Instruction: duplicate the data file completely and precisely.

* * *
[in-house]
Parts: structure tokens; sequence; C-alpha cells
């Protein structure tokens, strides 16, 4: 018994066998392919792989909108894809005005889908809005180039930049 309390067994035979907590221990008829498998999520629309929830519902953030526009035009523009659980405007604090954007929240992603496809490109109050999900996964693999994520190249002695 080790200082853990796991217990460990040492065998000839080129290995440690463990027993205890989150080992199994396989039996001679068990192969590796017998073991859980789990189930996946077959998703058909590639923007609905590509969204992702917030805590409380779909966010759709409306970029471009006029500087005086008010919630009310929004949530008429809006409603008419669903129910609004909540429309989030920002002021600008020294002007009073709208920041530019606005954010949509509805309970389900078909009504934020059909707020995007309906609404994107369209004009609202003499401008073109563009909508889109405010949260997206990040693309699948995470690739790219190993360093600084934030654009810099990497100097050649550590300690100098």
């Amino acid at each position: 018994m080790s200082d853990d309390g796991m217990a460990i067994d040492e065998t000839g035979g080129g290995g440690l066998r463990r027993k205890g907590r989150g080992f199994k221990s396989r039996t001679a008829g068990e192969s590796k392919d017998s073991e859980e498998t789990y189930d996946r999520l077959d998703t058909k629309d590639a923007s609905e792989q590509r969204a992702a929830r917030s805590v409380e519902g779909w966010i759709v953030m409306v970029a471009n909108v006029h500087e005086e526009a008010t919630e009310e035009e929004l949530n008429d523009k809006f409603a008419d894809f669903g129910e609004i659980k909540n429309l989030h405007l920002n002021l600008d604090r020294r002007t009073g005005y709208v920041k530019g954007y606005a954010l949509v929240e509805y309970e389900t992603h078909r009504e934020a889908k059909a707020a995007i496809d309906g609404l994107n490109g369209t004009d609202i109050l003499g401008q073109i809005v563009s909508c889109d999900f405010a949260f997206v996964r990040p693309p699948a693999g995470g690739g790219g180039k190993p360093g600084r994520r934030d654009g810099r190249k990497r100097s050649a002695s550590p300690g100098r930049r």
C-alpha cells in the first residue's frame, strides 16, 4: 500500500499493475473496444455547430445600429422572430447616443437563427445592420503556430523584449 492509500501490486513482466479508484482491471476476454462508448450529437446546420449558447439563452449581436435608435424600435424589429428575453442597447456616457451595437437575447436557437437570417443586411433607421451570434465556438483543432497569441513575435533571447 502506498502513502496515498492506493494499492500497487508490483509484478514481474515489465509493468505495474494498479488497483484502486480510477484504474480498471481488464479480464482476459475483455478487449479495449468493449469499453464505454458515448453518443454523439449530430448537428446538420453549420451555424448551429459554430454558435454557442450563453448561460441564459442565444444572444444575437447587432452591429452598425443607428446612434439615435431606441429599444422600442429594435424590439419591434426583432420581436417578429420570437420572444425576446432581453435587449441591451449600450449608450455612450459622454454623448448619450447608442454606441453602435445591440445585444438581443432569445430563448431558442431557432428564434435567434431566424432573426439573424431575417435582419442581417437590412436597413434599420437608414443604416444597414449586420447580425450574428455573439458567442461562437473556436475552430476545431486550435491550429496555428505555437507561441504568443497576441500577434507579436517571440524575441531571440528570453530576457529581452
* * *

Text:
[in-house]
Parts: structure tokens; sequence; C-alpha cells
């Protein structure tokens, strides 16, 4: 018994066998392919792989909108894809005005889908809005180039930049 309390067994035979907590221990008829498998999520629309929830519902953030526009035009523009659980405007604090954007929240992603496809490109109050999900996964693999994520190249002695 080790200082853990796991217990460990040492065998000839080129290995440690463990027993205890989150080992199994396989039996001679068990192969590796017998073991859980789990189930996946077959998703058909590639923007609905590509969204992702917030805590409380779909966010759709409306970029471009006029500087005086008010919630009310929004949530008429809006409603008419669903129910609004909540429309989030920002002021600008020294002007009073709208920041530019606005954010949509509805309970389900078909009504934020059909707020995007309906609404994107369209004009609202003499401008073109563009909508889109405010949260997206990040693309699948995470690739790219190993360093600084934030654009810099990497100097050649550590300690100098």
């Amino acid at each position: 018994m080790s200082d853990d309390g796991m217990a460990i067994d040492e065998t000839g035979g080129g290995g440690l066998r463990r027993k205890g907590r989150g080992f199994k221990s396989r039996t001679a008829g068990e192969s590796k392919d017998s073991e859980e498998t789990y189930d996946r999520l077959d998703t058909k629309d590639a923007s609905e792989q590509r969204a992702a929830r917030s805590v409380e519902g779909w966010i759709v953030m409306v970029a471009n909108v006029h500087e005086e526009a008010t919630e009310e035009e929004l949530n008429d523009k809006f409603a008419d894809f669903g129910e609004i659980k909540n429309l989030h405007l920002n002021l600008d604090r020294r002007t009073g005005y709208v920041k530019g954007y606005a954010l949509v929240e509805y309970e389900t992603h078909r009504e934020a889908k059909a707020a995007i496809d309906g609404l994107n490109g369209t004009d609202i109050l003499g401008q073109i809005v563009s909508c889109d999900f405010a949260f997206v996964r990040p693309p699948a693999g995470g690739g790219g180039k190993p360093g600084r994520r934030d654009g810099r190249k990497r100097s050649a002695s550590p300690g100098r930049r």
C-alpha cells in the first residue's frame, strides 16, 4: 500500500499493475473496444455547430445600429422572430447616443437563427445592420503556430523584449 492509500501490486513482466479508484482491471476476454462508448450529437446546420449558447439563452449581436435608435424600435424589429428575453442597447456616457451595437437575447436557437437570417443586411433607421451570434465556438483543432497569441513575435533571447 502506498502513502496515498492506493494499492500497487508490483509484478514481474515489465509493468505495474494498479488497483484502486480510477484504474480498471481488464479480464482476459475483455478487449479495449468493449469499453464505454458515448453518443454523439449530430448537428446538420453549420451555424448551429459554430454558435454557442450563453448561460441564459442565444444572444444575437447587432452591429452598425443607428446612434439615435431606441429599444422600442429594435424590439419591434426583432420581436417578429420570437420572444425576446432581453435587449441591451449600450449608450455612450459622454454623448448619450447608442454606441453602435445591440445585444438581443432569445430563448431558442431557432428564434435567434431566424432573426439573424431575417435582419442581417437590412436597413434599420437608414443604416444597414449586420447580425450574428455573439458567442461562437473556436475552430476545431486550435491550429496555428505555437507561441504568443497576441500577434507579436517571440524575441531571440528570453530576457529581452